On the fourth Thursday of November every year, countless millions of Americans gather around the table--and the television--to enjoy a banquet, football, and the Macy’s Thanksgiving Day Parade. It’s a tradition that goes back decades. But it wasn’t always so. If you explore the links on this page, you’ll discover that first sport-famished, non-Santa, un-apple-pie Thanksgiving in the early 17th century was quite different from what we celebrate today. You’ll see how that straight-forward feast among early colonials and indigenous peoples was transformed into the most widely celebrated event in our country, a day on which more Americans travel than any other holiday. We’ll explore regional traditions, folklore, music, and even a few recipes.
Out of these two simple references the massive holiday that we celebrate today has blossomed.
William Bradford: Of Plymouth Plantation
“They began now to gather-in the small harvest they had, and to fit up their houses and dwellings against winter, being all well recovered in health and strength and had all things in good plenty. For as some were thus employed in affairs abroad, others were exercised in fishing, about cod and bass and other fish, of which they took good store, of which every family had their portion. All the summer there was no want; and now began to come in store of fowl, as winter approached, of which this place did abound when they can be used (but afterward decreased by degrees). And besides waterfowl there was great store of wild turkeys, of which they took many, besides venison, etc. Besides, they had about a peck of meal a week to a person, or now since harvest, Indian corn to the proportion. Which made many afterwards write so largely of their plenty here to their friends in England, which were not feigned but true reports.”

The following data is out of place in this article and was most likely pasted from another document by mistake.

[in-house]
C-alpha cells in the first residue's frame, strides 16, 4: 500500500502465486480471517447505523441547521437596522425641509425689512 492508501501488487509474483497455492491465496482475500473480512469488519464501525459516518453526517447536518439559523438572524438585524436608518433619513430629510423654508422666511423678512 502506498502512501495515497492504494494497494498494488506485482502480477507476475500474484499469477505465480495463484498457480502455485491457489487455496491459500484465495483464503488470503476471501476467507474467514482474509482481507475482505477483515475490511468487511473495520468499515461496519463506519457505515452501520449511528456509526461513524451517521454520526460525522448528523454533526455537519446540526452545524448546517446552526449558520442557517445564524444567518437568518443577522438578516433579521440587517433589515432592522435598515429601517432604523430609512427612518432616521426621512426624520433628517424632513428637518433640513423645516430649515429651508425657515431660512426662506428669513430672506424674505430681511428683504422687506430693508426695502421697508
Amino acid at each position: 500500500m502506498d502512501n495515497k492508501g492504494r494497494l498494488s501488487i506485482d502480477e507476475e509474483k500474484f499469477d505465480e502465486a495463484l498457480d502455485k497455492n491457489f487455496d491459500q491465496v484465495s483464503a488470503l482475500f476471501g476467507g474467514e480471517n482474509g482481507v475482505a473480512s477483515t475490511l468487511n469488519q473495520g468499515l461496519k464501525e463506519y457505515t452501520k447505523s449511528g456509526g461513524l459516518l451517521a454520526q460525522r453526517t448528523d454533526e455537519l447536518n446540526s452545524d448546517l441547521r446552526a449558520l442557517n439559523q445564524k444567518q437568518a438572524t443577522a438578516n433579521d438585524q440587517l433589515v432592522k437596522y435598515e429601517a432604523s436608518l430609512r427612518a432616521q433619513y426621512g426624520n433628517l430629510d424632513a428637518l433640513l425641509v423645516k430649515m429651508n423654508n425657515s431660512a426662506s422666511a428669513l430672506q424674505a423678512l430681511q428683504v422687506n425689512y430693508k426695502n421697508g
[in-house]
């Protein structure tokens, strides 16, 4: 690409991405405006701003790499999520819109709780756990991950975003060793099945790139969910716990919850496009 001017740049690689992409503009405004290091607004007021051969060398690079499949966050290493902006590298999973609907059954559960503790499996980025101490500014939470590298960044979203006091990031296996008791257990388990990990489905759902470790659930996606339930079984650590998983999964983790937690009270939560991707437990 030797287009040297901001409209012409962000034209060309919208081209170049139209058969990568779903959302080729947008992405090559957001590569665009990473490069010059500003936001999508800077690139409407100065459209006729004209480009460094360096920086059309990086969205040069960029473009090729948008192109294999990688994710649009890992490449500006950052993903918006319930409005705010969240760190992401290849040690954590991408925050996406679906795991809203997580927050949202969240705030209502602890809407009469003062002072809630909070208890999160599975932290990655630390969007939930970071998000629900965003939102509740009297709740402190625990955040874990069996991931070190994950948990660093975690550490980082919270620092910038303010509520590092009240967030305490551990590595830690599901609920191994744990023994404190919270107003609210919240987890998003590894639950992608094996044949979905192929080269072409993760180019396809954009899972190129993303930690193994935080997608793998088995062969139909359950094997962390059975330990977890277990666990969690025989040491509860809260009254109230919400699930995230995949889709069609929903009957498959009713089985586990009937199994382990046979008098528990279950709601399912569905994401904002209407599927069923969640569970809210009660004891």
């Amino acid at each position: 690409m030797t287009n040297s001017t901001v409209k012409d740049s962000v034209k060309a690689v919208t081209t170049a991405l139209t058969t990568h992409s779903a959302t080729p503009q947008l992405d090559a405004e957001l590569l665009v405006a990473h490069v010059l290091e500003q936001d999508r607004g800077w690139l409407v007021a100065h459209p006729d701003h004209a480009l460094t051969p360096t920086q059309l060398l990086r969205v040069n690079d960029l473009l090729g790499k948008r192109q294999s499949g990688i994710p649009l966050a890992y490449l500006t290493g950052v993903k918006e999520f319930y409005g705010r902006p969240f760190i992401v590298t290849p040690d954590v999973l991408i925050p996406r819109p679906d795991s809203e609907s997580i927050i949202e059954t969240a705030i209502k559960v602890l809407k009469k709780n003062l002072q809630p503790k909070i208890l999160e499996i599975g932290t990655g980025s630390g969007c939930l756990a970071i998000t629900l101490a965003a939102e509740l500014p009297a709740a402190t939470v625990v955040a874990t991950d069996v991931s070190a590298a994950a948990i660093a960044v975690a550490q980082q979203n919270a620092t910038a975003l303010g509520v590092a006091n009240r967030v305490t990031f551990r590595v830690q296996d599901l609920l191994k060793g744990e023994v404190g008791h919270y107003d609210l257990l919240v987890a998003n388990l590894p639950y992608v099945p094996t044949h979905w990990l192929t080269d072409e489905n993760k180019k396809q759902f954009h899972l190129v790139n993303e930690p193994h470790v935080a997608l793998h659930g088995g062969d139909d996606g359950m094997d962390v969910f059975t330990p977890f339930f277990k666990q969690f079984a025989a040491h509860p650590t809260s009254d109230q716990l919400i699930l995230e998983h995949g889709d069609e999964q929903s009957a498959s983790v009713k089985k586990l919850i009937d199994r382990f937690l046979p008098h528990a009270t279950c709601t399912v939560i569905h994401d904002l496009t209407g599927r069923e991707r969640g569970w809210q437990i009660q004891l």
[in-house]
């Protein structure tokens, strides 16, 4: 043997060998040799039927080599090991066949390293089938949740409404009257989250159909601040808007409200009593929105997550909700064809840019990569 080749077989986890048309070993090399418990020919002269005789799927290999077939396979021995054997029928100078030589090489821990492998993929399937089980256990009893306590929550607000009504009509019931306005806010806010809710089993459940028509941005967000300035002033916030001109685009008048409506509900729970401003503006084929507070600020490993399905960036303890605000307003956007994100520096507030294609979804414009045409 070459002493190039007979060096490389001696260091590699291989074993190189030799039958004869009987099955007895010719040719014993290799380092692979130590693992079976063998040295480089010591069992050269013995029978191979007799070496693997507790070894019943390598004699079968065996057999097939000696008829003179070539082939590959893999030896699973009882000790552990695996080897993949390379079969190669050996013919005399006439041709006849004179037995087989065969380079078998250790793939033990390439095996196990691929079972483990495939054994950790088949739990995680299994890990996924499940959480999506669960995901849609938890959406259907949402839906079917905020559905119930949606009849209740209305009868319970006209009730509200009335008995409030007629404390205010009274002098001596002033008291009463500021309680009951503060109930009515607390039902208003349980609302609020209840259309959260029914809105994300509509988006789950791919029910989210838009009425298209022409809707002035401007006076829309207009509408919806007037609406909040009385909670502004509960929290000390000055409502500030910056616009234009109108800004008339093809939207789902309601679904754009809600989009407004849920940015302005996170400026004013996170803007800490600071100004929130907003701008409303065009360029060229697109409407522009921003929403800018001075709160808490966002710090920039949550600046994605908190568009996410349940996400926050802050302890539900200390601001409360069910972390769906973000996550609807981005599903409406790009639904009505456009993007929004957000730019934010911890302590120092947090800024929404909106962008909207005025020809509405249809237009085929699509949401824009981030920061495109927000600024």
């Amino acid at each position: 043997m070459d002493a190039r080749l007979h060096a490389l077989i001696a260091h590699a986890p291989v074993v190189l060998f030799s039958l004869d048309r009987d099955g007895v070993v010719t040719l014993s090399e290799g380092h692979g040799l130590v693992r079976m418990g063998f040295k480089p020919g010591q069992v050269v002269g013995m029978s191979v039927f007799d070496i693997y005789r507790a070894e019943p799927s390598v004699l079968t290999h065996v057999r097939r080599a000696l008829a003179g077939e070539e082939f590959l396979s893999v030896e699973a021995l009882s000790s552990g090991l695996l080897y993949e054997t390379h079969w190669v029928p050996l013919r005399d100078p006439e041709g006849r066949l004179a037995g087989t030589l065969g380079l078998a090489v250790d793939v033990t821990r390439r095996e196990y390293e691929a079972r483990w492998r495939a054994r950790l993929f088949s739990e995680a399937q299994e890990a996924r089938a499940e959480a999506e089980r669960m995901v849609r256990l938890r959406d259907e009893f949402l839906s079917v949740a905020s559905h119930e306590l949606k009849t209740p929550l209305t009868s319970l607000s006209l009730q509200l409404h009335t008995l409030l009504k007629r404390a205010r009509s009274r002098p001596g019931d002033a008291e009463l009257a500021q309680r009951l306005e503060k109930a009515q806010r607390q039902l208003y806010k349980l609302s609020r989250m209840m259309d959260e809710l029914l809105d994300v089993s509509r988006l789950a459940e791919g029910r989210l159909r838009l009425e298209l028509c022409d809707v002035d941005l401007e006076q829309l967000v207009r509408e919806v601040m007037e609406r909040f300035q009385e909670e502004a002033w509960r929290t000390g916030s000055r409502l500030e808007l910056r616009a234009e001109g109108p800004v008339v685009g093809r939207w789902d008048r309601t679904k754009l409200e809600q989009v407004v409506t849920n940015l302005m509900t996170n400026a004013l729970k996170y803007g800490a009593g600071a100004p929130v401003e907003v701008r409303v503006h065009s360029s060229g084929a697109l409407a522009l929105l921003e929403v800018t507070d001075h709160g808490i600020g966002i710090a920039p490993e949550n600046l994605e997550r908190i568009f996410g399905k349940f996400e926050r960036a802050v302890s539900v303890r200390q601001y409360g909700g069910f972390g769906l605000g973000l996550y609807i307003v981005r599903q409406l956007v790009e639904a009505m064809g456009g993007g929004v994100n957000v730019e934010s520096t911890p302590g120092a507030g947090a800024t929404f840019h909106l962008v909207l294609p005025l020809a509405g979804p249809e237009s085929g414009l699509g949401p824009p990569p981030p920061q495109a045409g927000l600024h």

Edward Winslow: The Journal of the Plantation at Plymouth
“Our harvest being gotten in, our governor sent four men on fowling, that so we might after a special manner rejoice together after we had gathered the fruits of our labor. They four in one day killed as much fowl as, with a little help beside, served the company almost a week. At which time, amongst other recreations, we exercised our arms, many of the Indians coming amongst us, and among the rest their greatest king Massasoit, with some ninety men, whom for three days we entertained and feasted, and they went out and killed five deer, which we brought to the plantation and bestowed on our governor, and upon the captain and others. And although it be not always so plentiful as it was at this time with us, yet by the goodness of God, we are so far from want that we often wish you partakers of our plenty.”
Prayers of thanks and special thanksgiving ceremonies are common among almost all religions after harvests and at other times. The Thanksgiving holiday's history in North America is rooted in English traditions dating from the Protestant Reformation. It also has aspects of a harvest festival, even though the harvest in New England occurs well before the late-November date on which the modern Thanksgiving holiday is celebrated.
In the United States, the modern Thanksgiving holiday tradition is traced to a sparsely documented 1621 celebration at Plymouth in present-day Massachusetts, and also to a well recorded 1619 event in Virginia. The 1621 Plymouth feast and thanksgiving was prompted by a good harvest. Pilgrims and Puritans who began emigrating from England in the 1620s and 1630s carried the tradition of Days of Fasting and Days of Thanksgiving with them to New England. The 1619 arrival of 38 English settlers at Berkeley Hundred in Charles City County, Virginia, concluded with a religious celebration as dictated by the group's charter from the London Company, which specifically required "that the day of our ships arrival at the place assigned ... in the land of Virginia shall be yearly and perpetually kept holy as a day of thanksgiving to Almighty God."